You can probably count on one hand the number of retailers that have been as successful as TJX Companies (TJX -0.83%) at thwarting (AMZN -2.22%) from upending their growth plans. By featuring name-brand goods at great values, the off-price chain has grown sales, earnings, and margins even as stalwart department store chains stumble and fall.

Now it's looking to expand again, opening another off-price home goods chain. It's quite possible the move will cause TJX to lose its Midas touch.

Everything is golden

Here in the U.S., customers are familiar with TJX's stores T.J. Maxx, Marshall's, and HomeGoods (and to a lesser extent, Sierra Trading Post), but in Canada, consumers know it as Winners, HomeSense, and Marshalls, and in Europe, as T.K.Maxx and HomeSense. It's the HomeSense chain that TJX wants to bring to the U.S., and it will open its first stores here later this summer, but there's not any "sense" that what the market needs is yet another discount home decor chain.

HomeGoods alone generated $4.4 billion in sales in fiscal 2017, 13% of TJX's total $33.2 billion, and more than the combined operations in Canada and Europe. It also enjoyed some heady growth, with comparable-store sales up 6% for the year, better than even T.J. Maxx and Marshall's. With five times as many stores in operation as HomeSense, HomeGoods has been a big hit for TJX, but it has decided to dilute the offering by introducing a new name, yet one close enough to the original as to muddy the waters.

First hinted at during TJX's fourth-quarter earnings conference call with analysts back in February, President and CEO Ernie Hermann fleshed out the idea a little bit more in May, when he said HomeSense would complement HomeGoods just like T.J. Maxx and Marshall's play off of each other, noting that "HomeSense will offer consumers a different mix of home fashions from HomeGoods, but at the same grade value."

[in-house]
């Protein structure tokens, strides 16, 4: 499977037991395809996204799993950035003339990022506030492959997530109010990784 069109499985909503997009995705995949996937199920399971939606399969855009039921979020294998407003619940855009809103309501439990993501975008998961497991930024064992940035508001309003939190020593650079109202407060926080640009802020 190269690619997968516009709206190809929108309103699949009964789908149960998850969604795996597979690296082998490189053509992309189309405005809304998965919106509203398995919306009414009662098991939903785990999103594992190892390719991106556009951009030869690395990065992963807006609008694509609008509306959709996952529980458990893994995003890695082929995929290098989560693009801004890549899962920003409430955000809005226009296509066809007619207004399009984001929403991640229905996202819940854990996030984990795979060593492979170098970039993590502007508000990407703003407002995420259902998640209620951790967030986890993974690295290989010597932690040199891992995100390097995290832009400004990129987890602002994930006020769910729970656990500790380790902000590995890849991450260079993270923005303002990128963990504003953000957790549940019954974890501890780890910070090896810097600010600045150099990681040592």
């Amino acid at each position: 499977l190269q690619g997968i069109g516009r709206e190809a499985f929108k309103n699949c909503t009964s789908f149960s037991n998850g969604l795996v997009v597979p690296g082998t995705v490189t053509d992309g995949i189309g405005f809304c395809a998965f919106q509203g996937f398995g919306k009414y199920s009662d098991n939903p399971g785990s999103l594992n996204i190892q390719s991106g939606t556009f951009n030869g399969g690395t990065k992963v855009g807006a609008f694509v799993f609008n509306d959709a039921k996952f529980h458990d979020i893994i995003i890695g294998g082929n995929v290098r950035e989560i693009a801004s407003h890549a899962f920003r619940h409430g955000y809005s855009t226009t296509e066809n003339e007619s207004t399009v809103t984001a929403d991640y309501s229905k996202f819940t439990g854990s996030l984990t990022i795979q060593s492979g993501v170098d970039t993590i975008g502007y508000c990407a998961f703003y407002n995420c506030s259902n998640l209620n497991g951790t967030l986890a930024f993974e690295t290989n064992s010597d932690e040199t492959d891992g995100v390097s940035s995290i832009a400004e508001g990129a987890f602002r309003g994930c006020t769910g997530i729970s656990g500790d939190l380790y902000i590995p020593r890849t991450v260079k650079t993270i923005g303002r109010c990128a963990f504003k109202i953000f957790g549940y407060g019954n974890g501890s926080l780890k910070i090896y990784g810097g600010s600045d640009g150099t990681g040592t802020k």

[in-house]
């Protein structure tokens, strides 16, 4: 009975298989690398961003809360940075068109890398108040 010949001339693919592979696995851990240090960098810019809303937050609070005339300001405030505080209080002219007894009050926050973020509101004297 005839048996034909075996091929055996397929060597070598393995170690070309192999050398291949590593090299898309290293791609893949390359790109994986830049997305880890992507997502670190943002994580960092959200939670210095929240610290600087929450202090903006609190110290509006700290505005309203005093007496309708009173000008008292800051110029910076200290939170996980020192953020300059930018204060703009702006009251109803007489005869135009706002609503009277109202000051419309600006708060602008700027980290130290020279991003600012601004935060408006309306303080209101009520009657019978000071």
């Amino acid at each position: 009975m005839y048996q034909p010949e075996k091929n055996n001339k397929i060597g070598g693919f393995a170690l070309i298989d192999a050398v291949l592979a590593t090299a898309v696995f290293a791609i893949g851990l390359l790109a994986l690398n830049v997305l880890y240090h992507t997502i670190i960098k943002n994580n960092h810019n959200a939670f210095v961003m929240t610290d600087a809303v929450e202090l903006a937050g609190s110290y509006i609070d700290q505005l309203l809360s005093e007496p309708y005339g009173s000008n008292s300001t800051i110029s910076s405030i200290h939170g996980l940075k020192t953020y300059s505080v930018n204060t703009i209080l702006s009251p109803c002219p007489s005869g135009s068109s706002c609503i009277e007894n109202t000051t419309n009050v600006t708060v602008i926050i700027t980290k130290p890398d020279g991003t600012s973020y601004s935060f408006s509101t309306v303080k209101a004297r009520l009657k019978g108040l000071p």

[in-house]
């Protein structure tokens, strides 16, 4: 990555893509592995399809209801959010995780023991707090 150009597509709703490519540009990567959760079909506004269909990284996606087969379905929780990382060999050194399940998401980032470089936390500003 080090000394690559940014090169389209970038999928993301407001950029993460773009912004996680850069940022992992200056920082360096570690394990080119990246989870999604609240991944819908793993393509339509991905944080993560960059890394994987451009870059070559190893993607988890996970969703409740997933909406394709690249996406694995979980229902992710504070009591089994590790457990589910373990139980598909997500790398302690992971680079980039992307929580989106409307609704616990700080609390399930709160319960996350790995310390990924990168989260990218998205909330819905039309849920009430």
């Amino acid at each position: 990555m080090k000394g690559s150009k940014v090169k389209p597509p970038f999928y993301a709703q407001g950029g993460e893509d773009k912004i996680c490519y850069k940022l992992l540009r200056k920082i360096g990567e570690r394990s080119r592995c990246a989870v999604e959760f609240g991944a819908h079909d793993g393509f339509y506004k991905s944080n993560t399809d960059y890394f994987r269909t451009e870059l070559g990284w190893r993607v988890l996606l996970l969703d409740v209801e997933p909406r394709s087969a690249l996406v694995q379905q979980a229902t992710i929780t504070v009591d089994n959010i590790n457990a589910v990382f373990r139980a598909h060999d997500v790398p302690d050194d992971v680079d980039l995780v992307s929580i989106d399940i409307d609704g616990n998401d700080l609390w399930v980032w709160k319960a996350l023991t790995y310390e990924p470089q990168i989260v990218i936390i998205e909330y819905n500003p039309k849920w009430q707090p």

Certainly, TJX has witnessed extraordinary growth in its chains at a time when it would seem unlikely. When almost all of retail is in a tailspin, T.J. Maxx and Marshall's seem to grow and grow, yet the home goods market is becoming saturated, and TJX risks cannibalizing sales at HomeGoods just as competition in the space becomes more intense.

Woman shopping for home goods

Image source: Getty Images.

Nowhere to call home

Rival home decor superstore operator At Home (HOME) beat analyst expectations the other day by growing sales 23% in the first quarter on a near 6% rise in comps, allowing it to raise both top- and bottom-line expectations for the full year, and though it has just 133 stores now in 32 states, it's looking to eventually expand to 600 stores.

Wayfair (W -3.74%) is taking the opposite approach as an online-only retailer and proving in the process it's possible to successfully sell furniture and home decor via the internet. It's not yet profitable, but it is on the right path, all the while growing out sales.

Still, there may be limits to all this expansion. Bed Bath & Beyond (BBBY) just reported first-quarter earnings that were a disaster. Net sales were flat as comps fell 2% and margins narrowed as store traffic continued to fall. With a base of over 1,500 stores, CEO Steven Temares noted that over the past few years, the retailer's pace of store openings has slowed, while closures accelerated, and if trends continue as they are, Bed Bath & Beyond will further accelerate the number of stores it closes.

Let's not forget Amazon, which is also nosing its way into the furniture market, with plans to open brick-and-mortar furniture stores as well as construct four new warehouses dedicated to the furniture and appliance market. It has deals with Ethan Allen to sell its furniture as well as with Cloth & Company and Apartment Therapy to sell a line of home furnishings.

Analysts expect the online global furniture and furnishings market to grow at a 15% compound annual rate through 2020, to hit $220 billion, but that doesn't mean there isn't room for more home decor stores from TJX. However, introducing a same-but-different HomeSense concept in addition to what its customers already know and love could be too much of a good thing that tarnishes its golden reputation.